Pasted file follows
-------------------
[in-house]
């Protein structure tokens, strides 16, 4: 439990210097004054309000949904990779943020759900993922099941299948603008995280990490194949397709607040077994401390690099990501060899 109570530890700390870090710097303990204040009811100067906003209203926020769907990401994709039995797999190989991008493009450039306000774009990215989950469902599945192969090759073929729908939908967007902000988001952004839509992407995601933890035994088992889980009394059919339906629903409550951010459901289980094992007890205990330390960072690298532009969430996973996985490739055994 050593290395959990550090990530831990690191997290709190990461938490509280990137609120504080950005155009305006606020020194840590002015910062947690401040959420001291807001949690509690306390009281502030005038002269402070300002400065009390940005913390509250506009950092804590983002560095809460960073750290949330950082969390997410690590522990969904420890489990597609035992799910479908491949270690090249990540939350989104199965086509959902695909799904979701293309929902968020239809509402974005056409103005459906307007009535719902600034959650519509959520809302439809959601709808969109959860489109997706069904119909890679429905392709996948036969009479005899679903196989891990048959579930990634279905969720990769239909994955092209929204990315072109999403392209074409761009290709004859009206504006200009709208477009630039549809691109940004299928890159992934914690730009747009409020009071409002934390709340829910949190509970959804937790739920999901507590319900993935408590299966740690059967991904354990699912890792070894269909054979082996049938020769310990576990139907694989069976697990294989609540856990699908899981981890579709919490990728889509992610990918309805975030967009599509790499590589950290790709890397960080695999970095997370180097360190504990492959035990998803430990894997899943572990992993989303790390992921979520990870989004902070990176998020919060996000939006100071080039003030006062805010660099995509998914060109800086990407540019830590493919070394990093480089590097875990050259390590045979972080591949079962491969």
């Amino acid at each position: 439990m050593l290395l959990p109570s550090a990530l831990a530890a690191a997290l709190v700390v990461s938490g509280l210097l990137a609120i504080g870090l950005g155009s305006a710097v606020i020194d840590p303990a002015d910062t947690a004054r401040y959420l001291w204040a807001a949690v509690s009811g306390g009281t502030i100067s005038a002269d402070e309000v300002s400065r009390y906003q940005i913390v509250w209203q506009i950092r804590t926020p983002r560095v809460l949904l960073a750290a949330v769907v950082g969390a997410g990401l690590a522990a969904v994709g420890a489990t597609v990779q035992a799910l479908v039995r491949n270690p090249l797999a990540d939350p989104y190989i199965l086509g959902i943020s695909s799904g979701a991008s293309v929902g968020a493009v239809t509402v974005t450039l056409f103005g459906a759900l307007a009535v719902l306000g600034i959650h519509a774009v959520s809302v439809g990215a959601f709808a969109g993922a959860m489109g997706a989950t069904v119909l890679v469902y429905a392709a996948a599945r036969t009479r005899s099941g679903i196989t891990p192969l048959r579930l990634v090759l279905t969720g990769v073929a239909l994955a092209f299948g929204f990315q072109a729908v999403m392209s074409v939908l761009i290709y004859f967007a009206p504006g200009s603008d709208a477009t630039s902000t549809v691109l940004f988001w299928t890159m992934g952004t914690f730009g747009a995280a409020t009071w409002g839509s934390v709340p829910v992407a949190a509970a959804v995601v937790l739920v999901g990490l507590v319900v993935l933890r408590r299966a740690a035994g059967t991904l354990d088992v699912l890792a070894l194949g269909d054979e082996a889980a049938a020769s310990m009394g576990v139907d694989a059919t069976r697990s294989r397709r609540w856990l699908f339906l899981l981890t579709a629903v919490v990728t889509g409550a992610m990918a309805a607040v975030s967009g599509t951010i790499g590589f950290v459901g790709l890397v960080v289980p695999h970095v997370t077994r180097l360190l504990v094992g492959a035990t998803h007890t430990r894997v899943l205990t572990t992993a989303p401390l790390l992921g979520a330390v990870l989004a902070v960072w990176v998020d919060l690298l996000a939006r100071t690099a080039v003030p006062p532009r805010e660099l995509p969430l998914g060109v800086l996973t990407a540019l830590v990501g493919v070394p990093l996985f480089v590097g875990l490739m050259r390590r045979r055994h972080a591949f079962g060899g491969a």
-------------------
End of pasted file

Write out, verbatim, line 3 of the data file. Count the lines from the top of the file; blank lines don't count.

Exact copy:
């Amino acid at each position: 439990m050593l290395l959990p109570s550090a990530l831990a530890a690191a997290l709190v700390v990461s938490g509280l210097l990137a609120i504080g870090l950005g155009s305006a710097v606020i020194d840590p303990a002015d910062t947690a004054r401040y959420l001291w204040a807001a949690v509690s009811g306390g009281t502030i100067s005038a002269d402070e309000v300002s400065r009390y906003q940005i913390v509250w209203q506009i950092r804590t926020p983002r560095v809460l949904l960073a750290a949330v769907v950082g969390a997410g990401l690590a522990a969904v994709g420890a489990t597609v990779q035992a799910l479908v039995r491949n270690p090249l797999a990540d939350p989104y190989i199965l086509g959902i943020s695909s799904g979701a991008s293309v929902g968020a493009v239809t509402v974005t450039l056409f103005g459906a759900l307007a009535v719902l306000g600034i959650h519509a774009v959520s809302v439809g990215a959601f709808a969109g993922a959860m489109g997706a989950t069904v119909l890679v469902y429905a392709a996948a599945r036969t009479r005899s099941g679903i196989t891990p192969l048959r579930l990634v090759l279905t969720g990769v073929a239909l994955a092209f299948g929204f990315q072109a729908v999403m392209s074409v939908l761009i290709y004859f967007a009206p504006g200009s603008d709208a477009t630039s902000t549809v691109l940004f988001w299928t890159m992934g952004t914690f730009g747009a995280a409020t009071w409002g839509s934390v709340p829910v992407a949190a509970a959804v995601v937790l739920v999901g990490l507590v319900v993935l933890r408590r299966a740690a035994g059967t991904l354990d088992v699912l890792a070894l194949g269909d054979e082996a889980a049938a020769s310990m009394g576990v139907d694989a059919t069976r697990s294989r397709r609540w856990l699908f339906l899981l981890t579709a629903v919490v990728t889509g409550a992610m990918a309805a607040v975030s967009g599509t951010i790499g590589f950290v459901g790709l890397v960080v289980p695999h970095v997370t077994r180097l360190l504990v094992g492959a035990t998803h007890t430990r894997v899943l205990t572990t992993a989303p401390l790390l992921g979520a330390v990870l989004a902070v960072w990176v998020d919060l690298l996000a939006r100071t690099a080039v003030p006062p532009r805010e660099l995509p969430l998914g060109v800086l996973t990407a540019l830590v990501g493919v070394p990093l996985f480089v590097g875990l490739m050259r390590r045979r055994h972080a591949f079962g060899g491969a």